“Without a swift, firm government declaration to demand an end to such violence and actions to investigate and implement preventive measures to head off such unrest in the future, Nigerians will remain vulnerable to more deadly conflict,” said Felice D. Gaer, chairperson of the independent U.S. government-backed commission in a December 3 statement.
Two days of violence broke out November 28 after a rumor claimed the majority-Muslim All Nigerian Peoples Party had lost a local election to the mainly Christian Peoples Democratic Party. The violence has killed several hundred people and displaced at least 10 000, according to media reports.
Jos is Nigeria’s 10th largest city located in a central region where the traditionally Muslim northern part of the country and its traditionally Christian southern section overlap and it is home to more than half a million people.
Roman Catholic Archbishop John Onaiyekan of Abuja, the president of the Christian Association of Nigeria, deplored the violence. He said this was not only due to the lives and property destroyed, but also because of the spiritual damage caused to efforts at building and fostering good relations across lines of ethnic, political, and religious differences.
“There is the risk that the recent events might compromise or at least slacken these laudable efforts. This risk must be avoided by all means,” the Catholic Information Service for Africa quoted the archbishop as saying on December 2.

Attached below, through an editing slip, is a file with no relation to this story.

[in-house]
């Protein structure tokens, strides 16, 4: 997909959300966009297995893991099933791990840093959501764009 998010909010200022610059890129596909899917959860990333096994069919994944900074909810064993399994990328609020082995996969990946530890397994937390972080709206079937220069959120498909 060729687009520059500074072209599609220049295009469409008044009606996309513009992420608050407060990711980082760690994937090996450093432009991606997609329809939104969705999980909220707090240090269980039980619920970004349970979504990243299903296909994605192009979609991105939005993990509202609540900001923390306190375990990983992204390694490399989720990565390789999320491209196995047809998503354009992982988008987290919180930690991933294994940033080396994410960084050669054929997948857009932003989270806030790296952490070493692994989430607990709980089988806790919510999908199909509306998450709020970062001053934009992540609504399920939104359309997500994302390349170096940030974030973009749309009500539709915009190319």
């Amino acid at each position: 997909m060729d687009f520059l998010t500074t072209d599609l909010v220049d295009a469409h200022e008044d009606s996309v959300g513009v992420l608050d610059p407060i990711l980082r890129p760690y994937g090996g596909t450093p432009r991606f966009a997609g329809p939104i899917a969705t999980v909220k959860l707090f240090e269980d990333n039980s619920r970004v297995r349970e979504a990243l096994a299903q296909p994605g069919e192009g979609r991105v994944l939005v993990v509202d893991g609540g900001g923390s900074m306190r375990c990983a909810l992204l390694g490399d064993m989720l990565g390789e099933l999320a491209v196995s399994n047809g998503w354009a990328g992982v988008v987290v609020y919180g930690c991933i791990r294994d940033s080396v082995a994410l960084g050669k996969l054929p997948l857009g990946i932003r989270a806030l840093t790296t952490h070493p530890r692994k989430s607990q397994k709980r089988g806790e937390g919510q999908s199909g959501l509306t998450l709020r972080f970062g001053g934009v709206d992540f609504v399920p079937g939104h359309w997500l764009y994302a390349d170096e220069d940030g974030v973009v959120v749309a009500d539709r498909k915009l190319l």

Onaiyekan urged a thorough and transparent investigation of the violence. “The State ought to be in a position to fish out the real and often faceless planners, promoters, and sponsors of these incidents, and hold them accountable, no matter who they may be,” he stated.
Nigeria’s security forces appeared to have used excessive force to end the violence, during which mosque officials counted close to 400 bodies brought for burial, Georgette Gagnon, Africa director of Human Rights Watch, was quoted as saying by the Reuters news agency.
Nigeria has since 2002 been on the U.S. religious freedom commission’s watch list, a group of countries that merit close monitoring because of a significant pattern of restrictions on religious freedom. Since 1999, more than 10 000 Nigerians reportedly have been killed in sectarian and communal attacks and reprisals between Muslims and Christians. The response of the government to such violence, particularly bringing perpetrators to justice, continues to remain inadequate, according to reports by the U.S. commission.
“The Commission has long called for expanded U.S. support for communal conflict prevention and mitigation in Nigeria,” Gaer said. “The first steps, though, must come from the Nigerian government, which is obligated to restore respect for religious freedom and associated rights and to punish perpetrators of extremist activity.”